The stock market did something it hasn't done very often lately, as some key indexes moved higher even as others gave up ground. A big jump in the Nasdaq Composite's largest component helped push that index to a healthy gain, but the Dow Jones Industrial Average eased lower on the day. Investors were generally focused on the same macroeconomic and geopolitical issues that they've watched closely for months, and second-quarter earnings season continued to play a key role in moving individual issues. Some companies had bad news that sent their shares sharply lower despite the generally benign environment. Ferrari (NYSE:RACE), Baidu (NASDAQ:BIDU), and Caesars Entertainment (NASDAQ:CZR) were among the worst performers on the day. Here's why they did so poorly.

Ferrari runs off the road

Shares of Ferrari fell 11% after the luxury automaker's new chief executive made some comments that made investors nervous about its future prospects. CEO Louis Camilleri characterized the financial targets that predecessor Sergio Marchionne had set as "aspirational," raising fears that the company won't treat those goals seriously and therefore won't reach them. Camilleri also wasn't able to disclose details on exactly how he and his leadership team expect to achieve the targets, instead promising more details at an investor presentation next month. Marchionne will be a tough act to follow, and some fear that Camilleri won't be able to translate his success as a former tobacco executive to the auto industry.

Red Ferrari with upward-opening doors in open position.

Image source: Ferrari.

Baidu bai-doesn't

Baidu stock dropped 8% in the wake of competitive pressures following the Chinese online search giant's second-quarter financial report. Investors responded negatively to news that U.S. rival Google, the main subsidiary of Alphabet (NASDAQ:GOOG) (NASDAQ:GOOGL), expects to offer a censored search engine in China to go up against Baidu's offering. That was enough to make shareholders ignore what was otherwise a strong quarterly report from Baidu, which included adjusted net income gains of more than half and a 32% rise in revenue from year-ago levels. Even if Google does end up re-entering China successfully, it'll take a lot to make Chinese users abandon their devotion to Baidu's core search product.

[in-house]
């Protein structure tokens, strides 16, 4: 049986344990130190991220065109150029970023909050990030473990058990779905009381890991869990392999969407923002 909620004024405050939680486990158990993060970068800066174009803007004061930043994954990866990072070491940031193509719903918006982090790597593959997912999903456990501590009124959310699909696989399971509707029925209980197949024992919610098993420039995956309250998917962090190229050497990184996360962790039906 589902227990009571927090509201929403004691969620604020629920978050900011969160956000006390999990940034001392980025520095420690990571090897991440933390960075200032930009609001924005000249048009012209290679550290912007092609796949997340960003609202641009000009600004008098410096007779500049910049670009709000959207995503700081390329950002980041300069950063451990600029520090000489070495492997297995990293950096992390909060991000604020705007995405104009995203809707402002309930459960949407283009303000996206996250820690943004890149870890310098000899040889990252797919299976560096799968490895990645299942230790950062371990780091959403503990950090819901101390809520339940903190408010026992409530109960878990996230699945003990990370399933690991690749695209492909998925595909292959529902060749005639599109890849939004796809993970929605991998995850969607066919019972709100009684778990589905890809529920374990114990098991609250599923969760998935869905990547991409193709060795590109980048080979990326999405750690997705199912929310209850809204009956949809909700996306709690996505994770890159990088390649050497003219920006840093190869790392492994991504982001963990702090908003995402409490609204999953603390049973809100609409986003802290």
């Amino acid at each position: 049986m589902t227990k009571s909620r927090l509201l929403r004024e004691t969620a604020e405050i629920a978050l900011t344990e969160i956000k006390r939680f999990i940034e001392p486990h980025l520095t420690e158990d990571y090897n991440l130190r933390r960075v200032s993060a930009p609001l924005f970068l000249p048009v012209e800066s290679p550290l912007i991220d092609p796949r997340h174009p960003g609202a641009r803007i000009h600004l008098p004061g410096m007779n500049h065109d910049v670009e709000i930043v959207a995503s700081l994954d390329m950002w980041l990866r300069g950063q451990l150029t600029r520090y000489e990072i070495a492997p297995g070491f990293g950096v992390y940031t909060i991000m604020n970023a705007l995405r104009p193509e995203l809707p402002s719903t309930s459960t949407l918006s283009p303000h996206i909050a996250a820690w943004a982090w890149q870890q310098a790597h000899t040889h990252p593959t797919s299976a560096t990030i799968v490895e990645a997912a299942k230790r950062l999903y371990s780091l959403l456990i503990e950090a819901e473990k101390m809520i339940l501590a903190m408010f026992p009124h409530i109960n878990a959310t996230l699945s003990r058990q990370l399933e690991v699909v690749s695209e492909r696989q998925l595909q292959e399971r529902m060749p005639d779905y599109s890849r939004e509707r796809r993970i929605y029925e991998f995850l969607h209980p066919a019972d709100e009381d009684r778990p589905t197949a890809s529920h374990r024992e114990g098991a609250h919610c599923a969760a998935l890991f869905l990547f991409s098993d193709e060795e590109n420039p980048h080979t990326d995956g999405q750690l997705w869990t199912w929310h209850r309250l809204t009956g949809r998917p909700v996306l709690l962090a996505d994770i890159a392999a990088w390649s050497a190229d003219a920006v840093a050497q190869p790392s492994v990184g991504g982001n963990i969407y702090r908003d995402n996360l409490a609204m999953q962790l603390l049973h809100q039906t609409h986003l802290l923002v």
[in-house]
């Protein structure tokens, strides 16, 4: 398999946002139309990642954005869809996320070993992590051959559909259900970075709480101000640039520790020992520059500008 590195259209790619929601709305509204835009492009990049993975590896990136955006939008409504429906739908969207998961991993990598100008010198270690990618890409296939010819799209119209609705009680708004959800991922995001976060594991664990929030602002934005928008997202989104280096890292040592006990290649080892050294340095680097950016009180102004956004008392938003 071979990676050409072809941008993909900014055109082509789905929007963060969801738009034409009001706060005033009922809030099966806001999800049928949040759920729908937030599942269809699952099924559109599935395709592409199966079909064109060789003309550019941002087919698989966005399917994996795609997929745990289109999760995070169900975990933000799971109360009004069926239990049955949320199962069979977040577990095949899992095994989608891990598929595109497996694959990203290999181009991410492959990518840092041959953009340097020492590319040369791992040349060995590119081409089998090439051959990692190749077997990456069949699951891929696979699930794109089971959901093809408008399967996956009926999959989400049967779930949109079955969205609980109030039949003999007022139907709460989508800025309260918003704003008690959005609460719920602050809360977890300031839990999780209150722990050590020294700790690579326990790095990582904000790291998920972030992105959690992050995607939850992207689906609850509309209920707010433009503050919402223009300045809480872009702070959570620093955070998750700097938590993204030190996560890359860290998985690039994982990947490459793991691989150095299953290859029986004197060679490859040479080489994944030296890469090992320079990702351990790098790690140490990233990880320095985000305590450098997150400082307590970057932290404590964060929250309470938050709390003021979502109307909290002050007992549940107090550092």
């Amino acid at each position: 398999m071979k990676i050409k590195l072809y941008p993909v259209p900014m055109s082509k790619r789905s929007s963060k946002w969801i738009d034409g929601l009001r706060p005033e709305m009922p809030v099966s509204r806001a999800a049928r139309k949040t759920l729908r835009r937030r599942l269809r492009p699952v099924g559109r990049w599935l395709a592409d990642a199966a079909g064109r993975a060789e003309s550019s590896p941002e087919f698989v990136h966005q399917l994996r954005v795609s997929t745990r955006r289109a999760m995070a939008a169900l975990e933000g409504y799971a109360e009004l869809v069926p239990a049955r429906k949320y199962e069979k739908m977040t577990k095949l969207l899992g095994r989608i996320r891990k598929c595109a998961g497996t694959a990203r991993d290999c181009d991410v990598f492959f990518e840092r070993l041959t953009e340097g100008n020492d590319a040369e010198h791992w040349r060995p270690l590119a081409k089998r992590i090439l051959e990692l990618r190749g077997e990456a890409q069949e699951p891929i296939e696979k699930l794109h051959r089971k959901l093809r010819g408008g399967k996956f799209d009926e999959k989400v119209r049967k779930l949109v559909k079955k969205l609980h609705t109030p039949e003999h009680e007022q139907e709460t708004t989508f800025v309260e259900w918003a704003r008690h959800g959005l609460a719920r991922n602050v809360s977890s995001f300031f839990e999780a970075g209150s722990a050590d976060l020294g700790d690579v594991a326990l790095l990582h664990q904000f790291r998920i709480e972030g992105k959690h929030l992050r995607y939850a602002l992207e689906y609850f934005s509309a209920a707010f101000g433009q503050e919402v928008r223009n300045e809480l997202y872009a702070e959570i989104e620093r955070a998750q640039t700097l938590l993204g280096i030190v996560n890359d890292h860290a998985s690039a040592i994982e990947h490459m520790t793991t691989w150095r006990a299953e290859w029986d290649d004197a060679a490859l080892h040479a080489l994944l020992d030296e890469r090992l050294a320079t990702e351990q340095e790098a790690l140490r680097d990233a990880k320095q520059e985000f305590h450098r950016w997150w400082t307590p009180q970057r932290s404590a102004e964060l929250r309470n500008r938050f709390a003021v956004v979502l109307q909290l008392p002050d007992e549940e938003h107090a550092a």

Caesars wants you to get a room

Finally, shares of Caesars Entertainment plunged 15%. The casino resort company reported its second-quarter financial results, which included disappointing trends in the pricing of hotel rooms in the Las Vegas market. Caesars said that rising competition has led to poor industry conditions in the U.S. gambling mecca, and the combination of reduced convention activity in Las Vegas and generally slow traffic among vacationers is forcing it to consider cutting room rates to attract more business. Given that Caesars has relatively little exposure to international gaming markets, bad news from Vegas and the potential challenges from competitors in the regional casino realm add up to a lot of uncertainty for the casino company and its investors.

Suzanne Frey, an executive at Alphabet, is a member of The Motley Fool's board of directors. Dan Caplinger owns shares of Alphabet (A shares). The Motley Fool owns shares of and recommends Alphabet (A shares), Alphabet (C shares), and Baidu. The Motley Fool has a disclosure policy.